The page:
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American Authoress

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Piercing emerald eyes slowly slid across the crowded restaurant over the crystal rim of a glass containing the deep burgundy merlot that could also be faintly detected on pressed thin lips as Minerva McGonagall took note of the various people dining within her vicinity. As her gaze neared the dimly lit back corner of the expansive area, she stopped scanning to focus her attention on a younger couple leaning closely towards one another, seemingly oblivious to their surroundings as they looked into each other’s eyes. The pools of green darted quickly from woman to man and back again, soaking in the body language and facial expressions as the two subjects interacted with one another: the way her hazel irises shone with a mixture of adoration and wonderment, the way he so carefully placed his large hand upon her much more delicate one atop the table, the way that small contact urged them to subconsciously inch ever closer together... each gesture speaking volumes about the connection shared between the two lovers.


Minerva’s concentration was broken abruptly as a tall and lanky man entered her peripheral vision after approaching the table from behind. With whispered words the young waiter inquired about Minerva's order. With her response that she was awaiting an additional guest, he quickly took his leave, bowing slightly at the gentle nod she offered in his direction as he did. Again the perceptive woman raised the oversized glass to her lips, sipping the liquid and allowing it to tingle against her taste-buds for mere moments before swallowing and once more resting the glass upon the table. The recommended merlot was slightly dry for her taste, but the robust flavors surpassed that slight flaw. Considering this, she redirected her gaze to the restaurant's remaining occupants. On this pass, her attention was drawn to an older couple seated just behind the last. Minerva's expressive brows furrowed slightly as her lips creased into a frown when she realized the reason her eyes had been drawn to them. The man appeared to be basically barking at the woman seated opposite him as she scoffed at him dismissively before turning to her left. It was quite curious to the woman, the vast differences in the interactions between the couples seated so closely together. Vivid green eyes again left their current target to sweep across the dining area. As she took in the other various patrons, Minerva noticed that the majority of the establishment was filled with yet more couples, only occasionally separated by what she assumed to be two people meeting for a business dinner based on the distance at which they sat and their state of dress. It was one such dinner that had resulted in the woman's presence there that evening.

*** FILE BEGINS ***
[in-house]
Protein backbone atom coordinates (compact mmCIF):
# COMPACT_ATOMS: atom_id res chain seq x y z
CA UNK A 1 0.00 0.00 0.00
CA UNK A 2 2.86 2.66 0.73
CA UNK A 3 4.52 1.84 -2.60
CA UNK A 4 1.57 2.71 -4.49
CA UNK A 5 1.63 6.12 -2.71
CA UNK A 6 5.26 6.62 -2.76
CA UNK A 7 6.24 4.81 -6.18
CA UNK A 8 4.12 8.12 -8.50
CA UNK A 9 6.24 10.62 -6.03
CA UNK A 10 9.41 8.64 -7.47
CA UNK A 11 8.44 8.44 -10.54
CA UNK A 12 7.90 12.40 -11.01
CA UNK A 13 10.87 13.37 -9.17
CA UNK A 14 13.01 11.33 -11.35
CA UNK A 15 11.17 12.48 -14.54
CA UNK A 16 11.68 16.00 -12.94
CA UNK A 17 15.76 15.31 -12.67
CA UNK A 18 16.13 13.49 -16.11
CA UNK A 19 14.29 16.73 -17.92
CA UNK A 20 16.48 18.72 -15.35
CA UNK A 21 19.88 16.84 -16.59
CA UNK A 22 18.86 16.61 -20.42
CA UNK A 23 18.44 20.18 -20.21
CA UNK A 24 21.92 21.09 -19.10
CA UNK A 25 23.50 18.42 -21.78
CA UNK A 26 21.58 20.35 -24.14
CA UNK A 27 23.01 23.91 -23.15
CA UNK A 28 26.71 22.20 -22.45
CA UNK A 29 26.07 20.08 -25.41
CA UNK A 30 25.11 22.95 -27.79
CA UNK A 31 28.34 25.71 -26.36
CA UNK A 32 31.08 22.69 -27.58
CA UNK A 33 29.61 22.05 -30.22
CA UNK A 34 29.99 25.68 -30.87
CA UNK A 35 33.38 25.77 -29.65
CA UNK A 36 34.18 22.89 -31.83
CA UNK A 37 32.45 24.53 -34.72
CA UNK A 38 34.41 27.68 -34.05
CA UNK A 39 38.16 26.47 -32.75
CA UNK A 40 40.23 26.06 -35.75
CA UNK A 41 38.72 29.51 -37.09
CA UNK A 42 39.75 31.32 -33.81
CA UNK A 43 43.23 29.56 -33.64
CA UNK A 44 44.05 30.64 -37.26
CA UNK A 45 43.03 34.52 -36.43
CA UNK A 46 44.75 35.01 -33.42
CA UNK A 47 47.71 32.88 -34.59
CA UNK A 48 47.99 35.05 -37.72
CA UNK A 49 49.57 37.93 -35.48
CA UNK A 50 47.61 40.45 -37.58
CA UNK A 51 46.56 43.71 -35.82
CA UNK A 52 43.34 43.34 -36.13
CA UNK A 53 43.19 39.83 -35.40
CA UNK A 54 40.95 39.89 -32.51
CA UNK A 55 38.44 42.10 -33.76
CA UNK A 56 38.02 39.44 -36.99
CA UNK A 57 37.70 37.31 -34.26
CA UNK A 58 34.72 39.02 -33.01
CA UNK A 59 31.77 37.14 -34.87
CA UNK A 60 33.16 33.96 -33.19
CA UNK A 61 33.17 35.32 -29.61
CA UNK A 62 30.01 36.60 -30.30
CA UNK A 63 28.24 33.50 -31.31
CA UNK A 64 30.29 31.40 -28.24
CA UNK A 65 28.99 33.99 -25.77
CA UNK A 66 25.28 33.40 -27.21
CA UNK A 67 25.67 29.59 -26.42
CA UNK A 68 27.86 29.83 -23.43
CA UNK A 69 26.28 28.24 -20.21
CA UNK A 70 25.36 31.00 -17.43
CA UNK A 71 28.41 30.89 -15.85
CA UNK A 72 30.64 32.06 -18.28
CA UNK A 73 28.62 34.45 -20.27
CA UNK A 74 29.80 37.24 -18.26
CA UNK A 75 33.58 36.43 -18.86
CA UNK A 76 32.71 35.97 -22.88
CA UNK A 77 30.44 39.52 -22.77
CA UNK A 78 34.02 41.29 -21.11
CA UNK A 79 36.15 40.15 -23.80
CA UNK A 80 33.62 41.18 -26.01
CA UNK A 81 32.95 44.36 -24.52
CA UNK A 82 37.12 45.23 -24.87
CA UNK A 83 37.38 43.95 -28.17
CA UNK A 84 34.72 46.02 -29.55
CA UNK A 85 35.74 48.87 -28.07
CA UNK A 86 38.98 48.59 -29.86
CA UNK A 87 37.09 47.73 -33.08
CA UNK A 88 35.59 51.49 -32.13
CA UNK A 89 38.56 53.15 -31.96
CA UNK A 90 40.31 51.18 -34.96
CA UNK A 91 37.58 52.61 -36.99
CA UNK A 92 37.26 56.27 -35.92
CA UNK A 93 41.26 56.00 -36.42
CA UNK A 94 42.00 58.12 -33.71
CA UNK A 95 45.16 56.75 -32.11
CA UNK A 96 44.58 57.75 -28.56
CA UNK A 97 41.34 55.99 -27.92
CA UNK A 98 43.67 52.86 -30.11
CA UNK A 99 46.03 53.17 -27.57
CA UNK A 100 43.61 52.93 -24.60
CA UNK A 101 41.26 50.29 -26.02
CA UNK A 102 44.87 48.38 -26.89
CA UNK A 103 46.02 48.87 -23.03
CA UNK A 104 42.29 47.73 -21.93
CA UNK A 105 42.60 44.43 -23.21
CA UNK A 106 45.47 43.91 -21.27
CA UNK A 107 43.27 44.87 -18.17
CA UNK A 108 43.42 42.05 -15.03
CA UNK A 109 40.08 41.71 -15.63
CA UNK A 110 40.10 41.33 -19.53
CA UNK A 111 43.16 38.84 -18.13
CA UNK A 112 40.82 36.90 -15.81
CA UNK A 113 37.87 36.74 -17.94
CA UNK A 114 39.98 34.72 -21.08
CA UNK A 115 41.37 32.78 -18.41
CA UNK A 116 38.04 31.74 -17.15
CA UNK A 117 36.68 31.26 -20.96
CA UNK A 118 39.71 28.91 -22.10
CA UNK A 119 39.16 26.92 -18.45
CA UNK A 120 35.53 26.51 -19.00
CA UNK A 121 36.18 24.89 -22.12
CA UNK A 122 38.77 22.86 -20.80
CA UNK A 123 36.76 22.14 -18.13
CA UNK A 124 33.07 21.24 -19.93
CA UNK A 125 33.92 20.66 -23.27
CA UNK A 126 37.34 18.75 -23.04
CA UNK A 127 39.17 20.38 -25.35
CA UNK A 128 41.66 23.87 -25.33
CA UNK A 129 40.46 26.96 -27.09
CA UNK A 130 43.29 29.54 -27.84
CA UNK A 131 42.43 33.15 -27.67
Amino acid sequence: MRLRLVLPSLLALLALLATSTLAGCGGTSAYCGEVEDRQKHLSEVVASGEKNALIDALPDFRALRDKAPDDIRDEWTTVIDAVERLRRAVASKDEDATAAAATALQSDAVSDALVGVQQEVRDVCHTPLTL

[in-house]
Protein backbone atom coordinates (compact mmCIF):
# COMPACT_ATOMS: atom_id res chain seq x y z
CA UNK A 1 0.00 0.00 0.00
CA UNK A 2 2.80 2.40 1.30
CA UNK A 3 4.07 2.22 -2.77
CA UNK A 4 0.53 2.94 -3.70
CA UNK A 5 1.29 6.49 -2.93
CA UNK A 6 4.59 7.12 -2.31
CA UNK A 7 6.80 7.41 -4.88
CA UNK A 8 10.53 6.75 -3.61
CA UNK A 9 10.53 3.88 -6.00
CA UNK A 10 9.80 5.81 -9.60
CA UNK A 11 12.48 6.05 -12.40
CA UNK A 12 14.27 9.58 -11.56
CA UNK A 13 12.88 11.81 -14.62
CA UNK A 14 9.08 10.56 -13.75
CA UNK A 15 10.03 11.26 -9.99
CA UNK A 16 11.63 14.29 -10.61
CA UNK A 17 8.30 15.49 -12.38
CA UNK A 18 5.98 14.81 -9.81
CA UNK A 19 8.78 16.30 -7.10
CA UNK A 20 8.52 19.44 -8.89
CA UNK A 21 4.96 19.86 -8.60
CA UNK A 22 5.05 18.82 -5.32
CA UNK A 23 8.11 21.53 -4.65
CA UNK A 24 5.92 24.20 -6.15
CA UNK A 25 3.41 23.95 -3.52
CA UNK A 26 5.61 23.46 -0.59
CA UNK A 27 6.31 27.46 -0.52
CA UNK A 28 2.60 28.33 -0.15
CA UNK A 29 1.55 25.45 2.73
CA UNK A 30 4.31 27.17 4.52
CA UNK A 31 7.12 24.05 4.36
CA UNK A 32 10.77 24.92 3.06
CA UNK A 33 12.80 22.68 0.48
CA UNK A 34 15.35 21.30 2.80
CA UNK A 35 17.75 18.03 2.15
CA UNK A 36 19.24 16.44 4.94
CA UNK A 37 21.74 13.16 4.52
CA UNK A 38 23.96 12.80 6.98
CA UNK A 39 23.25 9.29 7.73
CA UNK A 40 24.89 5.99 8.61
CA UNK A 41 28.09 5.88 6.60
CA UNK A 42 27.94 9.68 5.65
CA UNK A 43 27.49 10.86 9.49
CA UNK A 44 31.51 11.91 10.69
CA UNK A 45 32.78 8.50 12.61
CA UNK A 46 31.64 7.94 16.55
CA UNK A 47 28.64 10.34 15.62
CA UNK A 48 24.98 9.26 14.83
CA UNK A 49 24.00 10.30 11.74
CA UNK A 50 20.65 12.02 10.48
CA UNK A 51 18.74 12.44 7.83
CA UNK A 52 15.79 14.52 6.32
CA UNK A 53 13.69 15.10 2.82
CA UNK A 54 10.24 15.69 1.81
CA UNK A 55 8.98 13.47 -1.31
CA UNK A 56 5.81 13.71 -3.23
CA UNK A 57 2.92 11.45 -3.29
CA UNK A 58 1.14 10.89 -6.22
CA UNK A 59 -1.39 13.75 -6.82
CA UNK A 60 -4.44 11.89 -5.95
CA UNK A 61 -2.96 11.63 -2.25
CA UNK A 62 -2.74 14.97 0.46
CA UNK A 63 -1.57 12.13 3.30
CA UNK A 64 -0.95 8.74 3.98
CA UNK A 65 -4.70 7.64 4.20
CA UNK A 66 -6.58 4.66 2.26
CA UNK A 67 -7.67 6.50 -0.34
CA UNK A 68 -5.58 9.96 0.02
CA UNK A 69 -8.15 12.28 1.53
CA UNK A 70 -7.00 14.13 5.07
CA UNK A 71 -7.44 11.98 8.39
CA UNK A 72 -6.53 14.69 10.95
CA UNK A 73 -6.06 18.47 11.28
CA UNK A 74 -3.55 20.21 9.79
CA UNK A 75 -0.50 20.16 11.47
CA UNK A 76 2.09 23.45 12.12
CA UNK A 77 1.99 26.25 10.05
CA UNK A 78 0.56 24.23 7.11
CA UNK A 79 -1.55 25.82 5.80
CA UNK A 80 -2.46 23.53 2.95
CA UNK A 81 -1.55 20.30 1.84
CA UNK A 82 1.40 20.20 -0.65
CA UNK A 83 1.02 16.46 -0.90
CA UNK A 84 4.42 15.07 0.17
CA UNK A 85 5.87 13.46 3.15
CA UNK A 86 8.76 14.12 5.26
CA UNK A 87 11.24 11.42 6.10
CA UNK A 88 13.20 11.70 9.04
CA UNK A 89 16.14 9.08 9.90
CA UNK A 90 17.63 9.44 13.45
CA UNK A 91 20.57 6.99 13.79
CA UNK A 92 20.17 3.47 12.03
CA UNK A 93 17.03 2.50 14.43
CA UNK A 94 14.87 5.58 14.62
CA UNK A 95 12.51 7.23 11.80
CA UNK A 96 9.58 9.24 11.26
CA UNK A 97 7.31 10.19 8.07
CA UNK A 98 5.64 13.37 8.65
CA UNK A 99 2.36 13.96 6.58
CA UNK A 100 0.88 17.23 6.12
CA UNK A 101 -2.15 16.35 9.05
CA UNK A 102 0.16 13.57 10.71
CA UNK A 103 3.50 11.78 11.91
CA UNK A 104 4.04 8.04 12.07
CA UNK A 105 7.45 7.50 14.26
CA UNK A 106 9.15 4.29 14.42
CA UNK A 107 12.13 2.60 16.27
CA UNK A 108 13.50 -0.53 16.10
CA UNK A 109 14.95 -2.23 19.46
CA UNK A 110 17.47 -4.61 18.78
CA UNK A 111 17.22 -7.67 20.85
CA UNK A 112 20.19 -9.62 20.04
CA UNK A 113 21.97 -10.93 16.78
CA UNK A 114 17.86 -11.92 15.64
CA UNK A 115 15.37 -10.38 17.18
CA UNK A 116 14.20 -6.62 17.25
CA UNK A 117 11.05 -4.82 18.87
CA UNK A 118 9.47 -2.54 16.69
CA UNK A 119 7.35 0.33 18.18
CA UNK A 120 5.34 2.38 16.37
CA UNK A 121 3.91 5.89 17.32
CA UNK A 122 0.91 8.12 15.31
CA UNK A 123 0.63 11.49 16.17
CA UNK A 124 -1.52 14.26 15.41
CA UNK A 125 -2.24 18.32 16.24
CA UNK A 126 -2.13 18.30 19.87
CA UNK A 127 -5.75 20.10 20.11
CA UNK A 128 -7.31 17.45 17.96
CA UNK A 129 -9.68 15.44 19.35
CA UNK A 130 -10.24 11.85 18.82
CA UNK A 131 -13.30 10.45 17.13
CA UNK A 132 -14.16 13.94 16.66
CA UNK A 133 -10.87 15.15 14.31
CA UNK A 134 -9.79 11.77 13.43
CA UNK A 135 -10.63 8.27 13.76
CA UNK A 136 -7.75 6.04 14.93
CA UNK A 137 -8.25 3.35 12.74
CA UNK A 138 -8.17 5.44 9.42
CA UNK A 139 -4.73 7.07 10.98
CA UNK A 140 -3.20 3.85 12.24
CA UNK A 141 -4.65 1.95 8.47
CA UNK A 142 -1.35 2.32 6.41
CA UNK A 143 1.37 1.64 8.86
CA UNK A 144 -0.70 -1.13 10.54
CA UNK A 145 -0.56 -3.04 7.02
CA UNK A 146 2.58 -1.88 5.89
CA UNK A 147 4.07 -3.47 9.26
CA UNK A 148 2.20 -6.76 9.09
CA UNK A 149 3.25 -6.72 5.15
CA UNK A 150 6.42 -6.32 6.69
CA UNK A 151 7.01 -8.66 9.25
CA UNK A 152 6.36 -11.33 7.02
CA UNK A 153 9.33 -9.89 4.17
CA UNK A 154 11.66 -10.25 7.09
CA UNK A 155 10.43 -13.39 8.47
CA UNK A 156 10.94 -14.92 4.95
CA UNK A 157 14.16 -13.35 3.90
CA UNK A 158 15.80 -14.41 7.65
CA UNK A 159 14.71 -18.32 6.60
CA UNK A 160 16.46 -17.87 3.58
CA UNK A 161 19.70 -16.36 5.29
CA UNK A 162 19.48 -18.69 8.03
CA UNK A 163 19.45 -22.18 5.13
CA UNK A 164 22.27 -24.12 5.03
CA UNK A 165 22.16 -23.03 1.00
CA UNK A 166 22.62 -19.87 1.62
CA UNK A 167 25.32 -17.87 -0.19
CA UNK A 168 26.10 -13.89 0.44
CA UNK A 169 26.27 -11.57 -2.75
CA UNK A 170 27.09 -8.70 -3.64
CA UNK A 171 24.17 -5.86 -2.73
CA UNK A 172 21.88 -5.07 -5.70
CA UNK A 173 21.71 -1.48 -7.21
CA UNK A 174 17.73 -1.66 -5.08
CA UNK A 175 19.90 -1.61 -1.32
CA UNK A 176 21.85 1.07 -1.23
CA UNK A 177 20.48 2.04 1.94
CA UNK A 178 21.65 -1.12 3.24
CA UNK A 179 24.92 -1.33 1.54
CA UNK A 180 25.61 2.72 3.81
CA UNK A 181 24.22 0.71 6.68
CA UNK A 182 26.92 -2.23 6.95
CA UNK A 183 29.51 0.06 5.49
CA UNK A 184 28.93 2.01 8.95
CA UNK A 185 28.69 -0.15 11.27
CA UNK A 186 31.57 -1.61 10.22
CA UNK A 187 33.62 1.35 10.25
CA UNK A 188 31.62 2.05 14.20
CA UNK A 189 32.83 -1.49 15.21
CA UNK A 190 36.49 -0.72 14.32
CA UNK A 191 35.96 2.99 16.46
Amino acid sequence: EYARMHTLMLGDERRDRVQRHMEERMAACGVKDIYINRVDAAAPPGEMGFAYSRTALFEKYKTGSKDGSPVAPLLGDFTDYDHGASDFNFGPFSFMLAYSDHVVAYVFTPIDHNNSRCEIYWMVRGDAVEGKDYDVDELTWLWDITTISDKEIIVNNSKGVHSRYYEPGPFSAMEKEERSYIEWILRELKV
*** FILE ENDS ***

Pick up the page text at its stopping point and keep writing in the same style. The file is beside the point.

She knew she was way too early, and that was the only reason why she had allowed herself to indulge in a glass of wine before the person she was supposed to meet would get there. It had begun with an initial burst of curiosity at an unexpected, accidental turn of events a few months before at Flourish and Blotts.


Minerva only seldomly took the time to visit London in person, though, and most often held correspondence by owl with the people she needed. Her schedule as Hogwarts’ Headmistress was significantly busier than it had been when she was still Albus’ Deputy. She had been familiar with all its tasks due to having had to replace Albus for shorter spans of time in his absences and him delegating some to her at her request to help at certain times during his Headmastership. However, now she had to take all of them on at once aside from her other tasks as a Transfiguration Professor. Truth be told, she had not planned on doing both at first, but it had just so happened when they had wanted to reopen Hogwarts after having it rebuilt after the Battle that Minerva chose to ‘temporarily’ handle both tasks when they found themselves without a replacement for herself at her becoming Headmistress. Truth be told, she had thought it would be easier to combine. She had thought it would become easier as she got more accustomed to it, at least, even if she never did find a replacement to teach Transfiguration. That would most likely be true if she wasn’t so determined to do everything with as much dedication as she could muster and wasn’t so set on not delegating more than necessary to her former pupil, now Deputy Headmaster, Neville Longbottom. As for not getting a replacement, she had just never found someone she felt she could entrust with teaching such a potentially very dangerous subject.